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Terra Nullius

I’m doing something a little bit different today and I’m reviewing out of sequence. This was not the book that I read after “Joe Cinque’s Consolation“. This is a book that I read just this week, and I think that today, 26 January, is the right day to review it. I’ve just come home from a rally and I’m ready to dive in.

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This photo was taken at the Aboriginal Tent Embassy during the Invasion Day march on 26 January 2018 and this artwork is from one of the box planters there.

“Terra Nullius” by Noongar woman and author Claire G. Coleman is a novel set deep in the bush. Jacky, a Native, has absconded from the Settler farm he works on as an unpaid servant and is running for his life. Sister Bagra runs her school for Natives with an iron fist, but word of her approach to discipline has reached the Church and a senior representative is on his way to investigate. Esperance is a free Native, evading the Settlers with her Grandfather and community by moving camp deeper and deeper into the desert. However, the constant moving is taking its toll and Esperance fears that the Settlers will eventually catch up with them.

Honestly, the less I say about this book the better. This is really one of those kinds of books where you should really dive in cold and experience it fresh. Coleman is a wildly creative and clever writer, and this book is brilliantly crafted and exceptionally well-researched. Coleman draws upon the massacres and the Frontier Wars, as well as colonial accounts of invasion, settlement and occupation to create a story both familiar and unique.

This is a book that facilitates deep empathy and I feel like on this day, if there is any book you should pick up and read, give this one a try.

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Filed under Australian Books, Book Reviews, General Fiction, Historical Fiction, Science Fiction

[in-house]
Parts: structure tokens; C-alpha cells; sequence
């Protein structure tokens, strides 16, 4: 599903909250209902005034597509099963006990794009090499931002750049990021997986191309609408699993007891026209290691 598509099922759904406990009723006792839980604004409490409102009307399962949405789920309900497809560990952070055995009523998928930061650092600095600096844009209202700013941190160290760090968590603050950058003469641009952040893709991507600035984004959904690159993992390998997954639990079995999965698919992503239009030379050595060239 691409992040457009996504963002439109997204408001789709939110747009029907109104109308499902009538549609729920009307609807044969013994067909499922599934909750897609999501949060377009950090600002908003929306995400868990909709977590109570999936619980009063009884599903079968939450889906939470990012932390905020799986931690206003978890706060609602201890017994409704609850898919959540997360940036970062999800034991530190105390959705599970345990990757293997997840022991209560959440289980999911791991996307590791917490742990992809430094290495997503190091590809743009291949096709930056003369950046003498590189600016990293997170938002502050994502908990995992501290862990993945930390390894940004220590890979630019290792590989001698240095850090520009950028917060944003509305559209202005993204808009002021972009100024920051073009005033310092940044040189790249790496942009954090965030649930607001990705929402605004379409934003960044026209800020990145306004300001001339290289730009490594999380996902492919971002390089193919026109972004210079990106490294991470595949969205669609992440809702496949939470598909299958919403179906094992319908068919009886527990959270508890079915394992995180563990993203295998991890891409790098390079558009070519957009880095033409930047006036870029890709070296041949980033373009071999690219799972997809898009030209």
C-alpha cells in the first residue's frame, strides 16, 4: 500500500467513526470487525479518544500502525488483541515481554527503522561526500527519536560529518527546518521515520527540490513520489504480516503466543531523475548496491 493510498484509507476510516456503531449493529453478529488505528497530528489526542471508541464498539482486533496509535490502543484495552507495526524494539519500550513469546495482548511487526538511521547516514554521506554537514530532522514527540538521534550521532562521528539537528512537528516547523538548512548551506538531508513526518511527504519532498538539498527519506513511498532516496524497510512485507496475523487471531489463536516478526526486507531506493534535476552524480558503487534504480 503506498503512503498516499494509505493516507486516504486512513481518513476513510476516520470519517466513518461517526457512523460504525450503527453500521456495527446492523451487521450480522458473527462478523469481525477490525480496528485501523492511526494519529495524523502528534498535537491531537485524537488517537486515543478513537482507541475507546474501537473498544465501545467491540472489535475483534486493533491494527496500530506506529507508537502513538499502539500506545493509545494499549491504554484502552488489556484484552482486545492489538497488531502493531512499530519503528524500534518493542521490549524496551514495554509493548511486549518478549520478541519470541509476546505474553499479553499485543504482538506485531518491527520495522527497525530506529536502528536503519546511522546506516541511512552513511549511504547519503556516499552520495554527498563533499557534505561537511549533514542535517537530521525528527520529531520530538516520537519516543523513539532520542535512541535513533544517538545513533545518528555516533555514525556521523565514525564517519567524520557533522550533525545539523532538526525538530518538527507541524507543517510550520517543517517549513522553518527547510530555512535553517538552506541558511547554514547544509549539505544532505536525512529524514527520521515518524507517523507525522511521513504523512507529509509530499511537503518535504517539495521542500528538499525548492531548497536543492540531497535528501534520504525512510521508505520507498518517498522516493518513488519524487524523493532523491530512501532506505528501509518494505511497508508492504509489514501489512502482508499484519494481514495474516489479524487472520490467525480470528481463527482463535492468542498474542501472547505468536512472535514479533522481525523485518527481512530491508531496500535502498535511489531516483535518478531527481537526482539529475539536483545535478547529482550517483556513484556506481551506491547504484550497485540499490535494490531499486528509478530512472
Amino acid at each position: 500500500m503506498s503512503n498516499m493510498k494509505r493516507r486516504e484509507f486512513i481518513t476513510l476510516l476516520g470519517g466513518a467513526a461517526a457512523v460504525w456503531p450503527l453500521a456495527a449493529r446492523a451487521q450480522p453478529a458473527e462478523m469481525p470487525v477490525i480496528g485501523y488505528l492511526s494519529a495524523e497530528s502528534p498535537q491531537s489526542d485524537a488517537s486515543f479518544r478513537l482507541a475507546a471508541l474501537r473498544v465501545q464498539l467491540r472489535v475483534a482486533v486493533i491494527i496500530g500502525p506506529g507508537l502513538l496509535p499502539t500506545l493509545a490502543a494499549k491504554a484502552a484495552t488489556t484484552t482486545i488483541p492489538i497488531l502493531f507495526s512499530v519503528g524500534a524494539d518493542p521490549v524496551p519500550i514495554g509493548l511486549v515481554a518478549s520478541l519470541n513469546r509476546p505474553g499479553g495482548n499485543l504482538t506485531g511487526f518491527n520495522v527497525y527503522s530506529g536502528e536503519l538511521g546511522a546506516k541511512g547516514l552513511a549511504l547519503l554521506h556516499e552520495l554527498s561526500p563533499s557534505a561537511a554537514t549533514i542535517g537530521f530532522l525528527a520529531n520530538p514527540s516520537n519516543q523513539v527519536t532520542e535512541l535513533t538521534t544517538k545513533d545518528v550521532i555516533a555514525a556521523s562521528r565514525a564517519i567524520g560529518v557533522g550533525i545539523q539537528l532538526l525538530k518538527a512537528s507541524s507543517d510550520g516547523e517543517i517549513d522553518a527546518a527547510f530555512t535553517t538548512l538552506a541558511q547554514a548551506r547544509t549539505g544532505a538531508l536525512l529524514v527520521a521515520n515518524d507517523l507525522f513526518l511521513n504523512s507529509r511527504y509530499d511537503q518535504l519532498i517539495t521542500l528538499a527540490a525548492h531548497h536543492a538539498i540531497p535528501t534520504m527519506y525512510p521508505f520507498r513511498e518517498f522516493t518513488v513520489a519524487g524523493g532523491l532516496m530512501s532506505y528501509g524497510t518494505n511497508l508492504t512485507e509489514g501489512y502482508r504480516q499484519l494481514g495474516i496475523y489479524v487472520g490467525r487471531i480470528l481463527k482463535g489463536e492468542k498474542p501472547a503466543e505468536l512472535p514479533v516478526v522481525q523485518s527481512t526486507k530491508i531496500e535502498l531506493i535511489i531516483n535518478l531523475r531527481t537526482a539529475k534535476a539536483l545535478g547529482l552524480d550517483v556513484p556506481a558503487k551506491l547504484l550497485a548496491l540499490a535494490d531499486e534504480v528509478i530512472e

Pemulwuy: The Rainbow Warrior

After talking about a number of different issues together, a friend of mine lent me this book. I had never heard of it before (and I’ll go into that further in a minute) and apart from reading “Barbed Wire and Cherry Blossoms” last year, I haven’t had much exposure to Australian Aboriginal historical fiction. However, I have noticed that the role of Aboriginal people in early Australian historical fiction is often either glossed over or largely absent. The book has sat on my shelf for the better part of a year and finally I got around to reading it.

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“Pemulwuy: The Rainbow Warrior” is a historical fiction novel by Aboriginal academic, engineer and writer Eric Willmot and originally published in the 1980s. The story is set in the late 1700s around the Sydney area shortly after the arrival of the first British convicts and settlers. When a young Awabakal man called Kiraban first sees white people arrive in his homeland by ship (in the Newcastle area), he decides to adventure with them south to Sydney to gain experience and status among his people. When he arrives, he befriends and learns the languages of both the white settlers and people from the Eora nation and observes the interplay between these two peoples. Although Eora elder Bennelong advocates cooperation with the British, Kiraban comes to hear stories of mysterious Bidjigal man Pemulwuy. Pemulwuy has stopped trading kangaroo meat with the British as he once did and has instead begun to sabotage the Governor’s attempts to expand Sydney and turn Eora land into farmland. Without any way to get home to his people, and with relations deteriorating between the British and the Eora, Kiraban must decide which side to join.